Terms of Endearment

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Terms of Endearment
"Just when I thought I was about to make a clean getaway..." Great line by Jack Nicholson at the end of Terms of Endearment, the only movie that made me cry in 1983 (it was E.T. in '82).



Jack had just paid a visit to Shirley MacLaine, whose daughter was dying. Jack and Shirley had had a little affair together earlier in the movie, and as she drops him off at the airport, she tells him she loves him. Jack continues on, poised to walk into the terminal, when she shouts out to him, asking if he heard her. It's then that Jack says, "Just when I thought I was about to make a clean getaway." Remember his answer? Scroll to the bottom.

Thus, my story today begins with that line. Well, the line it really begins with is one of my final lines of Friday's post, in which I alluded to our front office personnel as "vermin." I don't actually know what vermin are. I just know they're probably yucky. My use of the term was not one anyone could consider endearing.

I didn't think much of my use of that word. It was hidden inside a paragraph and it just flowed out of me. That's what I told my wife, Vanessa.

Me: Like water from a river.
Vanessa: Like stupidity from an idiot.
Me: I like my simile better.
Vanessa: Do you ever think before you do these things? Or do you just hope nobody notices?

You see, Vanessa read my post. She doesn't usually read them, claiming not to have "the time." Somebody in the front office read my post, because that somebody told others in the front office. Of course, the media caught hold at some point during this process, which spread to newspapers, television, the internet... I can't think of any other media. Billboards. No, nobody's going to reprint portions of my blog posts on a billboard yet. They'd need my permission. But I digress. Lots of people ended up reading my comment about the front office being composed of "vermin." Vanessa eventually became one of the "lots of people" and her frustration with me was proof.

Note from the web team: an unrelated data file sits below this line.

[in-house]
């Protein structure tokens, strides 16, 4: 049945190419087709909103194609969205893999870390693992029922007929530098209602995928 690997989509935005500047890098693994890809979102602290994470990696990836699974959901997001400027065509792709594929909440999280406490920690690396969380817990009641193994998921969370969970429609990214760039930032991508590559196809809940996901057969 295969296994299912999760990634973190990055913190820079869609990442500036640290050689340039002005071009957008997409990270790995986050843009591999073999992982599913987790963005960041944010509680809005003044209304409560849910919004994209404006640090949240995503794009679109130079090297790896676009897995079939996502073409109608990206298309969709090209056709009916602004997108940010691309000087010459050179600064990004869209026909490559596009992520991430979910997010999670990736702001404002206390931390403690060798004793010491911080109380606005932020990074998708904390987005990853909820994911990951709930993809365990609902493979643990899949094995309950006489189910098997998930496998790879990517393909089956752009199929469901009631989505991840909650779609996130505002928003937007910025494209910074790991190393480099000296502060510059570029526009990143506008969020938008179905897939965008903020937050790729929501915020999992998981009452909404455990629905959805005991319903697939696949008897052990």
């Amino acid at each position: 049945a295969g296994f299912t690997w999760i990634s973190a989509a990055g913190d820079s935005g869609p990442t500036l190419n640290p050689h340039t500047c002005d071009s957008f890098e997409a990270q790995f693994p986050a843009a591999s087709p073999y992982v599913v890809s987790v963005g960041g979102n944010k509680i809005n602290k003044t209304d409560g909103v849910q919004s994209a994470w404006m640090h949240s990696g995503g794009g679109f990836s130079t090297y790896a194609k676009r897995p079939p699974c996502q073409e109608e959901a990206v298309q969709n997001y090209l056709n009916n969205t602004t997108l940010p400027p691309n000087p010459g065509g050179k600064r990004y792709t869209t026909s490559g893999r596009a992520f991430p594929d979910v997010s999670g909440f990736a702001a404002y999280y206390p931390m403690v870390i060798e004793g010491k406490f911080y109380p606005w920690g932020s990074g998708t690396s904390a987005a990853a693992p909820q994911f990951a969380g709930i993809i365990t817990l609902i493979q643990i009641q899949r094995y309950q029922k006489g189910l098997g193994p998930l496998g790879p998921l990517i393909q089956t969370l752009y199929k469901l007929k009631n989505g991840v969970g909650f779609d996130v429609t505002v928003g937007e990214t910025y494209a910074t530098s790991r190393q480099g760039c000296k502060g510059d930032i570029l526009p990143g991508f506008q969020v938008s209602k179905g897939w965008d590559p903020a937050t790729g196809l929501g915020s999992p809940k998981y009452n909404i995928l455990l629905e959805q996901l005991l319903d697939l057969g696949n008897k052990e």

I didn't answer her questions, by the way. Still in search of the perfect psychiatrist/psychologist mix, I don't feel I can answer anything deep without consulting with someone who'll give me the right answer to repeat to people like my wife.

So, of course, I'm not speaking to the media, which makes my line blow up even more. And more questions are raised: Do I think all people in the front office are vermin? Even the interns? Even the people from the cleaning service who empty trash cans after 8PM? Or was there one or two specific folks I considered vermin? Either way, didn't I owe an apology to the entire front office, including interns and cleaning service people?